One notable absence from all of these models, however simple or elaborate, is that of men. Microsimulation focuses on an individual at a time which means, in a simulation of fertility, that the focus is on women. However, many parameters that appear to pertain to women only actually pertain to a couple: fecundability, for example, assumes the presence of a man.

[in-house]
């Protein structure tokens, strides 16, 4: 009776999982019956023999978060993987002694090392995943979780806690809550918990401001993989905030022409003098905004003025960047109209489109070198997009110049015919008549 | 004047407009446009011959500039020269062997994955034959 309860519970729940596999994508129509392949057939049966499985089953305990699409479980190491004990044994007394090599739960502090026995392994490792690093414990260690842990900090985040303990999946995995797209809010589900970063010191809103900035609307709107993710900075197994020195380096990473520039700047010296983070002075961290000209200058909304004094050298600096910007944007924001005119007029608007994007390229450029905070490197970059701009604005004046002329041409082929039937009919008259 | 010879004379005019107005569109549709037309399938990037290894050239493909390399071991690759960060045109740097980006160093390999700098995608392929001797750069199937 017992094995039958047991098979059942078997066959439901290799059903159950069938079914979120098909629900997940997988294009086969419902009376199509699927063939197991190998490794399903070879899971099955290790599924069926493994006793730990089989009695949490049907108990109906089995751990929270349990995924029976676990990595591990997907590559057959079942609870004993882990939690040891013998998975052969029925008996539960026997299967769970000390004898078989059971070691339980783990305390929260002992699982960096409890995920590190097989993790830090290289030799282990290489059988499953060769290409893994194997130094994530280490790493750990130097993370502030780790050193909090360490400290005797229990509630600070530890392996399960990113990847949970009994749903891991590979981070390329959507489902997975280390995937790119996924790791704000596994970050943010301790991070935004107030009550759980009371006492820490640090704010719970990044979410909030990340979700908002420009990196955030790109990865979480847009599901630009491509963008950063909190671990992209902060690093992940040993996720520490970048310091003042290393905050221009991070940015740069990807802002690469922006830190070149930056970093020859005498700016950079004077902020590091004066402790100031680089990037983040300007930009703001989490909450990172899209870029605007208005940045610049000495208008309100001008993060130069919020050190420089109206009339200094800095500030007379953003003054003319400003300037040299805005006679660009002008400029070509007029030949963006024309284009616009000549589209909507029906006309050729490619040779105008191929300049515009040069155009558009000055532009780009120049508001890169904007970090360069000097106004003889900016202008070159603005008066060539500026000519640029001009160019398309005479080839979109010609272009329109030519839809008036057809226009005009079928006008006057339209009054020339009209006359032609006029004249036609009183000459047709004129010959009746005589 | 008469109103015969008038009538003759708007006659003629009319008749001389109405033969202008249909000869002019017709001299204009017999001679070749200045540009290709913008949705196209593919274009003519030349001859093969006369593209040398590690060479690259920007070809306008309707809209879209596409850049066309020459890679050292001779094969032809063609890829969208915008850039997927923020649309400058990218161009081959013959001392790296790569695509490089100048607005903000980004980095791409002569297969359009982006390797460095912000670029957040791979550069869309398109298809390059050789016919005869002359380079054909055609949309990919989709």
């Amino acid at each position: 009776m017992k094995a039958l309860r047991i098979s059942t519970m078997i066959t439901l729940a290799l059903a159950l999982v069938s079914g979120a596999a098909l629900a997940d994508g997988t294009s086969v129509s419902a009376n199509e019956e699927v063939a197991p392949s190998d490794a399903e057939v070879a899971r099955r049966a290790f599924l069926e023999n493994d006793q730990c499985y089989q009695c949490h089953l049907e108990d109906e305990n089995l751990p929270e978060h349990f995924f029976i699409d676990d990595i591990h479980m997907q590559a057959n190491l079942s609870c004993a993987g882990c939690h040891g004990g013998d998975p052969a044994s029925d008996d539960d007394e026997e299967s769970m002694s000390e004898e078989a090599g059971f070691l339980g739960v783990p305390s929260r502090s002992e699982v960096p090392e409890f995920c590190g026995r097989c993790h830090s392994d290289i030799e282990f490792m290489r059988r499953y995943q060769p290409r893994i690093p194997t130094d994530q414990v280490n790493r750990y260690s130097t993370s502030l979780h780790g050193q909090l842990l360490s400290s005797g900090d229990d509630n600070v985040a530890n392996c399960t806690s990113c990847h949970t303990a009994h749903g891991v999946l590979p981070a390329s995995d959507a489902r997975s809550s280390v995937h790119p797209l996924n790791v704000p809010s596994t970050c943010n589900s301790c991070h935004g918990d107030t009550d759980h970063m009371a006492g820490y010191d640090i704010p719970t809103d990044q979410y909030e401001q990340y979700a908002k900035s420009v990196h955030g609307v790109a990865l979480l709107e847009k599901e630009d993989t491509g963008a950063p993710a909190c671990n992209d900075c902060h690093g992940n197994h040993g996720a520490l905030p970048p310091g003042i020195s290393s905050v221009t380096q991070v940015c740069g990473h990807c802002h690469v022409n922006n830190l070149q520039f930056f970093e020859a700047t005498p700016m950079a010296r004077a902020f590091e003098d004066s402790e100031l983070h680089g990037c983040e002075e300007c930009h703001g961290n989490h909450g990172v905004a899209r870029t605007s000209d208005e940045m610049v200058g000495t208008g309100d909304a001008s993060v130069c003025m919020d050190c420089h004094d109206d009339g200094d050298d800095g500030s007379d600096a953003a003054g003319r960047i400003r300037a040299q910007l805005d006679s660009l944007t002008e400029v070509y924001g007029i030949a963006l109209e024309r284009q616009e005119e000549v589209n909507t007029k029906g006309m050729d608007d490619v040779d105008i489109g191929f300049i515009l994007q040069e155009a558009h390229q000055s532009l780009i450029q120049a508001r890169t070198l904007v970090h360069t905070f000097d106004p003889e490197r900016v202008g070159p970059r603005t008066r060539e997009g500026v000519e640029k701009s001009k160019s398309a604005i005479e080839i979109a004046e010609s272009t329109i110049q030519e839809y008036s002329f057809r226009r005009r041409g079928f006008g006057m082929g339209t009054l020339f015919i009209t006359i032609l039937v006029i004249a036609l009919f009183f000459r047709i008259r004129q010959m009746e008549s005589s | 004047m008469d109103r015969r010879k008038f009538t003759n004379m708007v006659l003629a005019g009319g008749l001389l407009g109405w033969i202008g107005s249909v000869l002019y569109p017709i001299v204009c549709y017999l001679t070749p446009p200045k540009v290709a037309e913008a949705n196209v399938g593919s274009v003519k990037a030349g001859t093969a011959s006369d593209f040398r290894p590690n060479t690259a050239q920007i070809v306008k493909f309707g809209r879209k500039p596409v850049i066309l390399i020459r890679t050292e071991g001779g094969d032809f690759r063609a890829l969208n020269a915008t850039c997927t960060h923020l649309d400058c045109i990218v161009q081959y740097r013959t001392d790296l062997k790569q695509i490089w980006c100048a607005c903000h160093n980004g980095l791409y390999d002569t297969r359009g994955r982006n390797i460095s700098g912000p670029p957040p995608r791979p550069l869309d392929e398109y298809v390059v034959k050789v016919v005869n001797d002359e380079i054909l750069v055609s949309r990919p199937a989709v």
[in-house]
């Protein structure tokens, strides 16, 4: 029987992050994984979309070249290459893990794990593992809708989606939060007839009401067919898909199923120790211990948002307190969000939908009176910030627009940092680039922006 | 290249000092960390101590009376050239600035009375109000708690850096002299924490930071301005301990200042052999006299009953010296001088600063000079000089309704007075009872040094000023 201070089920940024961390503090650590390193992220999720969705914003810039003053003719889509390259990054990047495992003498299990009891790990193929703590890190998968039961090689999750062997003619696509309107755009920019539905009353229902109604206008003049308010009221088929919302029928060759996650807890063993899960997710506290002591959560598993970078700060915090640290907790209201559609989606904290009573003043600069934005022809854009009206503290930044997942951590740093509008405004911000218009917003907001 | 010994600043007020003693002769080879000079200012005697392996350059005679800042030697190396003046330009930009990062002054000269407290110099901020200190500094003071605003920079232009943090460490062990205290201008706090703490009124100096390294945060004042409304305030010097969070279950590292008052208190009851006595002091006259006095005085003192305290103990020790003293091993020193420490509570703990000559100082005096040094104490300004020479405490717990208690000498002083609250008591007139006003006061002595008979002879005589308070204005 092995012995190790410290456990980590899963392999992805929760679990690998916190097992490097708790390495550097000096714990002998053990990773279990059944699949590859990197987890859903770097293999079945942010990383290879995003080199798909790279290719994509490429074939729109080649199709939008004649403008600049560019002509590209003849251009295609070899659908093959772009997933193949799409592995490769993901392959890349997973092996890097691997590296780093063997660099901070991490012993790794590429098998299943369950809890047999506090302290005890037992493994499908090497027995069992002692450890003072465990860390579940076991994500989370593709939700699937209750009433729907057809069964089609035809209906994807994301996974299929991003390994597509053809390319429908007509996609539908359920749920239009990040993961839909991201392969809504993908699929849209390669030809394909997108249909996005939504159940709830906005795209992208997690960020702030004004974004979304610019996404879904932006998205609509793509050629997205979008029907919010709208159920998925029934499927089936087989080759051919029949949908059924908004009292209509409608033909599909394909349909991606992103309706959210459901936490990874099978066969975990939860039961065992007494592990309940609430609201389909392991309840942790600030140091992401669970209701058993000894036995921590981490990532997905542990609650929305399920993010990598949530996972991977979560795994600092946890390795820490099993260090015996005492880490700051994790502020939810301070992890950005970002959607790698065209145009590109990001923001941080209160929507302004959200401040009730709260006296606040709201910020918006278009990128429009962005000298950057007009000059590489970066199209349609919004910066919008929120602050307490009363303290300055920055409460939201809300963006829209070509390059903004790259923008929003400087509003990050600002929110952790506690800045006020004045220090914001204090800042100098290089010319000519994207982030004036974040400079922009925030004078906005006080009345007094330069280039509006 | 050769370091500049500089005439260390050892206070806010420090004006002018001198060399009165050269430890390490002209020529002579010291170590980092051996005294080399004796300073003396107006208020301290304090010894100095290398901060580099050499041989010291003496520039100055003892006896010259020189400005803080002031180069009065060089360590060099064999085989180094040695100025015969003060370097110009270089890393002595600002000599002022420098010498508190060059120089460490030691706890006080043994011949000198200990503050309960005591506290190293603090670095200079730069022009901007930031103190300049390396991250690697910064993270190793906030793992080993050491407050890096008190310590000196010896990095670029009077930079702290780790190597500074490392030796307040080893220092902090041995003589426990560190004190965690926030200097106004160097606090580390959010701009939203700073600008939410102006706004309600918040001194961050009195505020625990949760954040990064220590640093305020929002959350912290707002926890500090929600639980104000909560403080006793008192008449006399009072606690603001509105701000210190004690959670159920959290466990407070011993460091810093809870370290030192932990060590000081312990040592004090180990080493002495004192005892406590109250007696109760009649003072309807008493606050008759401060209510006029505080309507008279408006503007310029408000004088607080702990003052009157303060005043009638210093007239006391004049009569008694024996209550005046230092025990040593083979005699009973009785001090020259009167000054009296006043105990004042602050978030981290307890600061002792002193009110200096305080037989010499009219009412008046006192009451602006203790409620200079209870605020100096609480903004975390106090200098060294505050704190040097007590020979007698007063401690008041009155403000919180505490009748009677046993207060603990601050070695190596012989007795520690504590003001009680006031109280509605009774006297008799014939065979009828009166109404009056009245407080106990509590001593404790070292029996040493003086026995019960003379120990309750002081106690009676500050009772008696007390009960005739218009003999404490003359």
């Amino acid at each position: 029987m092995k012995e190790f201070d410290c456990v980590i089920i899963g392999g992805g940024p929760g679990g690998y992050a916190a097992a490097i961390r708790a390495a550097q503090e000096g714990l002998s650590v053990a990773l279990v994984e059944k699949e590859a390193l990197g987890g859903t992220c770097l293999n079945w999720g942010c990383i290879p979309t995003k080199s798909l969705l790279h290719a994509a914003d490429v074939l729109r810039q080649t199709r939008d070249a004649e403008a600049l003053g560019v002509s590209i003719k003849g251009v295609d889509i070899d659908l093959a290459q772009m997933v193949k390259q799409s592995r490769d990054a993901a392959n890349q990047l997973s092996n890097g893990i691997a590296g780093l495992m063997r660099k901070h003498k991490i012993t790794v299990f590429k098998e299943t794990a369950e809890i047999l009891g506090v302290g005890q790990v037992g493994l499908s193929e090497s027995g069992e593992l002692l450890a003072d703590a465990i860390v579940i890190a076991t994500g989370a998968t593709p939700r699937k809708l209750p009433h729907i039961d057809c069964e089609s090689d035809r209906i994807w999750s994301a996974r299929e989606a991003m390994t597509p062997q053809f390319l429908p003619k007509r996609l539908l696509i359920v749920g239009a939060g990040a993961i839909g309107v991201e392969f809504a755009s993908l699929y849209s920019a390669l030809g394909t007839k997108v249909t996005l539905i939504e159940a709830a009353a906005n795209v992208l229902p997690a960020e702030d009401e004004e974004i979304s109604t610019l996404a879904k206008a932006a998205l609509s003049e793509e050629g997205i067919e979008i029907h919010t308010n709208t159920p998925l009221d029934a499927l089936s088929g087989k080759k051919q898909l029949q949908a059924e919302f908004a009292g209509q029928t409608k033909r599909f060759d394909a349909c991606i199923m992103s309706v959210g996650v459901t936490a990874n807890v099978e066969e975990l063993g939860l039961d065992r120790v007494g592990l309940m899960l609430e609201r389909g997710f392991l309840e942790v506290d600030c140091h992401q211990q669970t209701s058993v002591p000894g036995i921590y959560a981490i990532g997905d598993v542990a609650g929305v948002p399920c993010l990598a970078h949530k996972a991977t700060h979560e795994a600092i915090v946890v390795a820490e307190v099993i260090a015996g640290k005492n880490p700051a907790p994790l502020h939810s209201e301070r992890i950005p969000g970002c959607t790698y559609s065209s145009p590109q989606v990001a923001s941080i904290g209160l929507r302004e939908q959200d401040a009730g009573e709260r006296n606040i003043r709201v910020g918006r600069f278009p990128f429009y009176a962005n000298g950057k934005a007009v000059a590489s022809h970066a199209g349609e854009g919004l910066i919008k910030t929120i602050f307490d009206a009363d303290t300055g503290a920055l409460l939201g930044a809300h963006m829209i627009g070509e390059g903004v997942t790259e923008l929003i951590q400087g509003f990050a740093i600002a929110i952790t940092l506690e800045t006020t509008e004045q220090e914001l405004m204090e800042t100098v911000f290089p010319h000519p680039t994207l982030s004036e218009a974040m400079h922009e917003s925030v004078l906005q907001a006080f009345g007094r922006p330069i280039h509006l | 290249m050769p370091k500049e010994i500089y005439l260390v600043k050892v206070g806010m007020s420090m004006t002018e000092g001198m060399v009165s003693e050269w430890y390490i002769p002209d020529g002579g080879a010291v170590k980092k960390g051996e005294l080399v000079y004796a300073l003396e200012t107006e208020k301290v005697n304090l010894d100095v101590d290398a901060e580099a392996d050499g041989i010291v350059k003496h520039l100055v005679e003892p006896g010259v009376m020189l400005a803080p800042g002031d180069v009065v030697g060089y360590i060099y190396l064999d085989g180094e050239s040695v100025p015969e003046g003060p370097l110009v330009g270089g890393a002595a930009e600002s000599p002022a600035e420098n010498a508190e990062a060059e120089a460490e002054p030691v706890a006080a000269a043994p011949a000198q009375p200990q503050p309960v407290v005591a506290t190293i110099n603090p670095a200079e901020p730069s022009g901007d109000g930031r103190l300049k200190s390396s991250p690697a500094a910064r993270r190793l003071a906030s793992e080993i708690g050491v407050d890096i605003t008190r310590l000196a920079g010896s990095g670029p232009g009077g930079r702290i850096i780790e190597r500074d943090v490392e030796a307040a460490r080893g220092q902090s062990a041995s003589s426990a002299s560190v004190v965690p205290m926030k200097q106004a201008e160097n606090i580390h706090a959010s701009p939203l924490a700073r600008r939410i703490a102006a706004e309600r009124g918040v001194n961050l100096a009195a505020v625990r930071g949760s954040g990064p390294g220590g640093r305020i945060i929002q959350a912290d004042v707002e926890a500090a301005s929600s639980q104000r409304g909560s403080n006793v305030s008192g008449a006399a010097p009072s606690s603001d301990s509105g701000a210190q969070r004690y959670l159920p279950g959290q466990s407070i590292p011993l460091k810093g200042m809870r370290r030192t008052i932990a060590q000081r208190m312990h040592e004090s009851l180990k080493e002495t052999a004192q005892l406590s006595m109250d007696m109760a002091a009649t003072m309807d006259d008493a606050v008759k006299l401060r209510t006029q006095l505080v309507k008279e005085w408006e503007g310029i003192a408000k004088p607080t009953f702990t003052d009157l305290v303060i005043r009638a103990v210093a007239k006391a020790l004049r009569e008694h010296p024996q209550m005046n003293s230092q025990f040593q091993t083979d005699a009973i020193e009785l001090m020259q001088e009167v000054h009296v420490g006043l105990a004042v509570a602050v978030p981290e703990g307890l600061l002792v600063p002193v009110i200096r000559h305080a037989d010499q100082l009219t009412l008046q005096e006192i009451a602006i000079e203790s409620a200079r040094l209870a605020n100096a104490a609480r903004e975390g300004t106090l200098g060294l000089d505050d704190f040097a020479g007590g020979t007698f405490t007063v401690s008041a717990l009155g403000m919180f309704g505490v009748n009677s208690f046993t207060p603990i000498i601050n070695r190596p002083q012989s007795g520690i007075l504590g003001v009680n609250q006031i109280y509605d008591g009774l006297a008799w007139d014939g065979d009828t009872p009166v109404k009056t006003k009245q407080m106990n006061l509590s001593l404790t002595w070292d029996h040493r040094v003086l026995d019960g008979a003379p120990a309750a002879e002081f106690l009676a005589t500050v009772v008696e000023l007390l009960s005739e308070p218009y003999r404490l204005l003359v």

The model developed by Hyrenius and Adolfsson (1964) follows in broad terms the ﬂow chart described earlier, and employs rather simple input data: fecundability, for example, is treated as a constant. Even so, the model produced interesting output, and by attracting considerable attention is probably the best candidate for the title of ancestor of all subsequent microsimulation models of fertility. Many of these were directed, like their forebear, at illustrating the implications of certain constellations of input data (Barrett 1971). Santow (1978), for example, calibrated a fertility model by comparison with data on the Hutterites, a religious group resident in farming communities in north America who traditionally demonstrated high and natural fertility. The model was then modiﬁed to apply to the Yoruba of Western Nigeria, notably by incorporating long periods of postpartum sexual abstinence. Information on abstinence had been collected in a survey, but not detailed information on fertility other than the number of children borne to women of particular ages. The simulation model ﬁlled this gap by providing schedules of age-speciﬁc fertility rates.